Saving Abel, Strange Daze, Toggo Ultrarock coming to Albert Lea
Some of the concertgoers flocking to Wedgewood Cove Tuesday night might not know what their ticket sales are financing. Grizzlies president Stephen Piper is OK with that.
“Most of the people that are coming aren’t doing it necessarily for the fundraising piece,” Piper said. “They’re coming for the music, so that’s been really kind of a cool concept.”
For the Grizzlies, Albert Lea’s adult amateur football team, the fundraiser means an opportunity to fund season expenses — things like travel, equipment, paying officials and field prep. For attendees, it means a chance to see bands Saving Abel, Strange Daze and Toggo Ultrarock.
Saving Abel guitarist Scott Bartlett said he has seen fans on Facebook say they can’t believe Saving Abel is coming to Albert Lea to perform.
“Yes, it’s real,” Bartlett said. “It’s on my itinerary, so it better be real.”
Saving Abel, Strange Daze and Toggo Ultrarock are headed to Albert Lea thanks to a connection with former music producer and current Grizzlies defensive coordinator Lee Alfson. He suggested a concert to Piper when the group was brainstorming fundraiser ideas.
“We don’t want to try and hit the same pots that everybody is dipping out of,” Piper said.
Alfson had Saving Abel in mind, but knew a lot of bands stay at home to play rather than tour. Two days after pitching the fundraising concert idea to the team, Puddle of Mudd announced their Redemption tour — with Saving Abel.
Saving Abel will be coming to Albert Lea in between shows in Illinois and Nebraska.
“We’ve run the gamut on, you know, every room, every kind of people,” Bartlett said. “In my experience, we’re lucky enough to say that Saving Abel fans are in A, B, C and D markets.” And while, on paper, Albert Lea may look like a D market, “to us, that’s where America lives. … Those are really our kind of people: small-town. You know, that’s where we come from.”
“I” and “I do”
The Saving Abel and Strange Daze show will be a repeat for Albert Lea residents Angie and Dustin Stendel, who have a history with the groups. They met at a Strange Daze show.
They also got married at one.
When the two went to a Saving Abel show, lead vocalist Scott Austin said he would sing at their wedding.
When Saving Abel and Strange Daze played the same show in Minneapolis, Angie Stendel said they decided to bring the wedding to the bands.
“He promised he was going to sing at the wedding, but we made sure to make it easy for them,” Dustin Stendel said. Angie Stendel said they threw together the wedding in close to a month.
The couple was married on stage on October 12 in the middle of the Strange Daze show, just after they band played the couple’s favorite song, “I.”
“We just kind of, ‘Do you?’ ‘Do you?’ and that was it,” Angie Stendel said. “And then they sang another song, we got out and danced, and they just went on with the show.”
Their guest book is a slightly damaged cymbal off a drum kit from Dustin Stendel’s band.
“It’s just a cool way to get married,” he said.
A good response
Piper said the Grizzlies usually have five or six fundraisers a year. This year, they’ve planned one.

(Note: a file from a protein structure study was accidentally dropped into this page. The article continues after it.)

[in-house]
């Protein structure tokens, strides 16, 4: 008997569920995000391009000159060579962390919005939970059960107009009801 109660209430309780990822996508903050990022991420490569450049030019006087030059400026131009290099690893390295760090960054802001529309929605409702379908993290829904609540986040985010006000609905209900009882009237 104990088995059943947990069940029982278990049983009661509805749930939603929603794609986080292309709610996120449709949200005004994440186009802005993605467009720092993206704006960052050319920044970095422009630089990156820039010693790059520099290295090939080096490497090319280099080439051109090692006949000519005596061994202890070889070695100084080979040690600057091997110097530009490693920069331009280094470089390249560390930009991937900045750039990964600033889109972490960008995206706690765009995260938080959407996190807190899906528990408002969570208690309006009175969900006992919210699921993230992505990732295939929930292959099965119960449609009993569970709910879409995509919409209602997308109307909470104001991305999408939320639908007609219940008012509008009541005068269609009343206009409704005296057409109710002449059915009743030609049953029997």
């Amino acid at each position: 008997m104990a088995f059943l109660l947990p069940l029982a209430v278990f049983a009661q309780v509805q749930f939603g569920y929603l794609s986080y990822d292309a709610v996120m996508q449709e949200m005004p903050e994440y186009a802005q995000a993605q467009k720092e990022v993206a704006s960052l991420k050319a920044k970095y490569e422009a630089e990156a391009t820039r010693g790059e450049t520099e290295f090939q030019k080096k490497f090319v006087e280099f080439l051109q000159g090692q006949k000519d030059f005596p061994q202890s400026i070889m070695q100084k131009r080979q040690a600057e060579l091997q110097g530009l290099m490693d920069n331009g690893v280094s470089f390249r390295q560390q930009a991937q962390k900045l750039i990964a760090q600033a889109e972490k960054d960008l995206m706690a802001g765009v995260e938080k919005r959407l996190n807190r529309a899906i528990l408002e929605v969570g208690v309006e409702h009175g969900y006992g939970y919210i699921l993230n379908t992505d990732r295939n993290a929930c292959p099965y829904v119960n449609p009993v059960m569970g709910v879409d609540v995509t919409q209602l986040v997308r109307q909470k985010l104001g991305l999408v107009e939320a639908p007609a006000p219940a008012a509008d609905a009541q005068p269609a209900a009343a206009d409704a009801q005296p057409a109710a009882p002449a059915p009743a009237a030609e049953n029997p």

The community response has been huge, Piper said. Even before the band’s appearance was public knowledge, they had people messaging them on Facebook or calling Wedgewood Cove. Tickets started selling right away at midnight the night they became available. The presale tickets and VIP tables are sold out. Alfson said he expects that between pre-show tickets and those sold at the door, he expects a full venue.
Piper and Alfson said they wanted to make the concert affordable for fans, and they were able to do that in part because Saving Abel and Strange Daze accepted lower payments than they had the opportunity to. Should the Grizzlies make more than they need to fund their season, Piper said the next priority is to pour the money back into the community; he specifically mentioned youth sports.
Bartlett said fans can expect to hear some redneck revival, rock ‘n’ roll from the south and, at least from Bartlett, some blistering guitar solos. In 2017, former drummer Blake Dixon rejoined the band and Scott Wilson took over for Eric Taylor on bass. Bartlett said these switches have not changed the band’s southern rock sound.
Fans can also expect to hear a set tailored around their hits, which Bartlett said the band recognizes as meaningful moments for the fans.
“That song might be the only reason that person came out,” Bartlett said. “So we’ve got to play ‘18 Days,’ and we’ve got to get it right.”
And afterward, it’s back to the studio, where they’ve been for the first time in three years. Bartlett said the group is working with Skidd Mills, who the group worked with for hits like “Addicted,” “18 Days,” “Drowning (Face Down),” “The Sex is Good,” “Miss America” and “Bringing Down the Giant.”
“We’re adamant about getting new music out, and we just know it’s going to be good,” Bartlett said.
For the Grizzlies, what’s next may very well be another concert. Alfson and Piper said they are hoping to move forward with two a year, should things line up.
“Having a successful first event is, once that happens, on a national level, agents will see that,” Alfson said. “… Going forward, having a successful event makes it easier for us to have continued successful events.”
Who: Saving Abel, Strange Daze, Toggo Ultrarock
What: Fundraiser concert
When: 6:30 p.m. Tuesday
Where: Wedgewood Cove
How much: $15 ahead of time or $20 at the door. Tickets are sold at www.algrizzlies.com, Chapel Comics & Collectibles or Wedgewood Cove.